Volcanic activity remains high at Nishinoshima, Japan

Volcanic activity remains high at Nishinoshima, Japan

Volcanic activity remains high at the Japanese Nishinoshima volcano, with large lava flows and ash emissions. Nishinoshima is the summit of a massive submarine volcano that has prominent satellitic peaks to the S, W, and NE.

A near-crater warning is in effect since December 16, 2019. The marine exclusion zone was defined as a radius of about 2.6 km (1.6 miles) from the island.

The satellite image below was acquired by Landsat-8 on June 6, 2020, and processed by remote sensing engineer Antonio Vecoli:

Image credit: USGS/Landsat-8, Antonio Vecoli. Acquired at 01:05 UTC on June 6, 2020

Nishinoshima (meaning 'western island' in Japanese) is a volcanic island located around 940 km (580 miles) SSE of Tokyo. It's a part of the Volcano Islands arc.

Originally the above-water part of the ridge of an underwater caldera, Nishinoshima was enlarged in 1974 after fresh eruptions created a new section of the island. Another eruption that began in November 2013 further enlarged the island and attracted worldwide attention.

A volcanic cone soon formed, raising to an estimated height of 142 m (466 feet) by July 2016. The eruptions ceased by November 2015, but emissions of volcanic gases continued for several months afterward.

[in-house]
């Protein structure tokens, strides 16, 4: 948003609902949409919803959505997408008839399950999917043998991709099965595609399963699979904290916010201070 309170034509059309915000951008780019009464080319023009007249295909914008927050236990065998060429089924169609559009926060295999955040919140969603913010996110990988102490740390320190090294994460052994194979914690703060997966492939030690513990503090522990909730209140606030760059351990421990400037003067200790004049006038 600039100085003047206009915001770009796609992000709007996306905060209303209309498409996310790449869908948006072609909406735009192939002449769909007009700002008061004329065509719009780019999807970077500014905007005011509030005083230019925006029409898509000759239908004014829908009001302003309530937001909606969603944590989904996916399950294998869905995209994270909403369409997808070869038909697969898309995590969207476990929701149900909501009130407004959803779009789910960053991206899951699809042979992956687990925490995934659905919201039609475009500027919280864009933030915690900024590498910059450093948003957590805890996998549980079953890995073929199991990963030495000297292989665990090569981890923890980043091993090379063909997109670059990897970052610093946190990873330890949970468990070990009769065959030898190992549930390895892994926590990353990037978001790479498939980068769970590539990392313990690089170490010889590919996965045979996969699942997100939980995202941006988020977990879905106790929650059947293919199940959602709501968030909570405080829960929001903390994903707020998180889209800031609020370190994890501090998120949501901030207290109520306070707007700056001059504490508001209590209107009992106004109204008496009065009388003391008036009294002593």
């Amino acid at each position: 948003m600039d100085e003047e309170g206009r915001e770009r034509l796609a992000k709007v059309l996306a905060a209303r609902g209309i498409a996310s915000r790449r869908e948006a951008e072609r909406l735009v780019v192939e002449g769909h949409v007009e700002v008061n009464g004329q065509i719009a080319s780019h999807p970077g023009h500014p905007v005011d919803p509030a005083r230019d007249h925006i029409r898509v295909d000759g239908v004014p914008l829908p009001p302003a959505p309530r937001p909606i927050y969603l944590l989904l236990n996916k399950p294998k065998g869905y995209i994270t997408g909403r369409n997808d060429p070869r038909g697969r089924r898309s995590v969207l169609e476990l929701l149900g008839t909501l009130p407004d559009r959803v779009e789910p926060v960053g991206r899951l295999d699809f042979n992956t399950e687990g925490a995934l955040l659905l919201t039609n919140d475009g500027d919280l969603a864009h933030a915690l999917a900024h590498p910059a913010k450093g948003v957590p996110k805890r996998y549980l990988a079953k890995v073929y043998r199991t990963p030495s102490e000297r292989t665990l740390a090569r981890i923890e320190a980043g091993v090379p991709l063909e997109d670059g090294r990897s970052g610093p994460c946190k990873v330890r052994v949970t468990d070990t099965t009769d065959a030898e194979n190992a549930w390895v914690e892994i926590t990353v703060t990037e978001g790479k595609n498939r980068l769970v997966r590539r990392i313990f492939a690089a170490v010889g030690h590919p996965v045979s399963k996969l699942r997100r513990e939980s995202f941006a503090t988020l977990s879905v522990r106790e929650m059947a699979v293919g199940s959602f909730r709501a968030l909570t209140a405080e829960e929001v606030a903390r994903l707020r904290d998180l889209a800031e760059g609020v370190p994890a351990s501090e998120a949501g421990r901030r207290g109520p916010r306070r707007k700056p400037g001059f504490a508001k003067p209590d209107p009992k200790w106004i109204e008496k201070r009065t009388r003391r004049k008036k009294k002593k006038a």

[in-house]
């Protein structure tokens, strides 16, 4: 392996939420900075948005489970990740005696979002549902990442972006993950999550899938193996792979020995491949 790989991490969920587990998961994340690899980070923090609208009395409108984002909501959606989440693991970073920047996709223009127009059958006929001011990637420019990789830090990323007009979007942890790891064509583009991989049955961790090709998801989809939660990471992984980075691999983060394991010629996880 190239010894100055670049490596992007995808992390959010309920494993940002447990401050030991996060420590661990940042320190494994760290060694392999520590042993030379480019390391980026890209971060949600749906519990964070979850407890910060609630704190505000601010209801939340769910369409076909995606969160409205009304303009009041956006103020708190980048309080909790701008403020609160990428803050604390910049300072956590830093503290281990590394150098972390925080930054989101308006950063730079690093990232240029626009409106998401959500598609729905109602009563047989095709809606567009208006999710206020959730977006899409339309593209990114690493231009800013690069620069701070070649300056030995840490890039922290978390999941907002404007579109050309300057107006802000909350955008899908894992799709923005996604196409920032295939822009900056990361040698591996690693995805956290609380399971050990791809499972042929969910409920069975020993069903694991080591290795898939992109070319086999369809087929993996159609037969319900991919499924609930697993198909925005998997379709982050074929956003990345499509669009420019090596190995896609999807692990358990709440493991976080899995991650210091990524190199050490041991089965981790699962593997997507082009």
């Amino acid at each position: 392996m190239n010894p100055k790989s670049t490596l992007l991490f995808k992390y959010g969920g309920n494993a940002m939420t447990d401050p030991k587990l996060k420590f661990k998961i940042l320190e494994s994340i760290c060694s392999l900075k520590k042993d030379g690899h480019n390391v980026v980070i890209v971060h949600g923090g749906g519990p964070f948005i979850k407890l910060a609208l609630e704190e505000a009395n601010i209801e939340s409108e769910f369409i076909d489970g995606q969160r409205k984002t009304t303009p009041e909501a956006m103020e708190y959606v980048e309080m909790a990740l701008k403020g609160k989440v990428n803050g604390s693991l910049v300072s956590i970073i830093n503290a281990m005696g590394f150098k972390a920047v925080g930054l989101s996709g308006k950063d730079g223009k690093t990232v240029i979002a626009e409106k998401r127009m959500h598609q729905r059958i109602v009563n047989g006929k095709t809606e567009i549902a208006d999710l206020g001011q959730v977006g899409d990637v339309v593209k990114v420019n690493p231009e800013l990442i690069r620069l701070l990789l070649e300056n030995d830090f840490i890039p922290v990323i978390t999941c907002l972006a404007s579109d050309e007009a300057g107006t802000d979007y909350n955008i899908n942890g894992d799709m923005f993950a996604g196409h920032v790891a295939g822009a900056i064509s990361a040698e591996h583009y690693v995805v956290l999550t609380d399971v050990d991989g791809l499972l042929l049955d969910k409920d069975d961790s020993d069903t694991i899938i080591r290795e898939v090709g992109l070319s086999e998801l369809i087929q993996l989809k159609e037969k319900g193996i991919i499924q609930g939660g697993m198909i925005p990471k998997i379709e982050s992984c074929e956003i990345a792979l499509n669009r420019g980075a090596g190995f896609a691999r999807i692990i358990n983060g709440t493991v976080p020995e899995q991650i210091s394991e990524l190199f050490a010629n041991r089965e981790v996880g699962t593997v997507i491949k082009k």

In 2016, the island was about 2.7 km2 (1.0 mi2) but further eruptions since 2017 increased the island size to more than 2.89 km2 (1.12 mi2).

Animation courtesy: JAXA

Thanks to 3rd Regional Coast Guard Headquarters of the Japan Coast Guard we can see fresh images of the island, cinder cone and lava flows acquired June 7, 2020:

Nishinoshima volcano on June 7, 2020. Image credit: JCG

Nishinoshima volcano on June 7, 2020. Image credit: JCG

Nishinoshima volcano on June 7, 2020. Image credit: JCG

Geological summary

The small island of Nishinoshima was enlarged when several new islands coalesced during an eruption in 1973-74. Another eruption that began offshore in 2013 completely covered the previously exposed surface and enlarged the island again. Water discoloration has been observed on several occasions since.

The island is the summit of a massive submarine volcano that has prominent satellitic peaks to the S, W, and NE. The summit of the southern cone rises to within 214 m (702 feet) of the sea surface 9 km (5.6 miles) SSE. (GVP)

Featured image credit: USGS/Landsat-8, Antonio Vecoli. Acquired June 6, 2020

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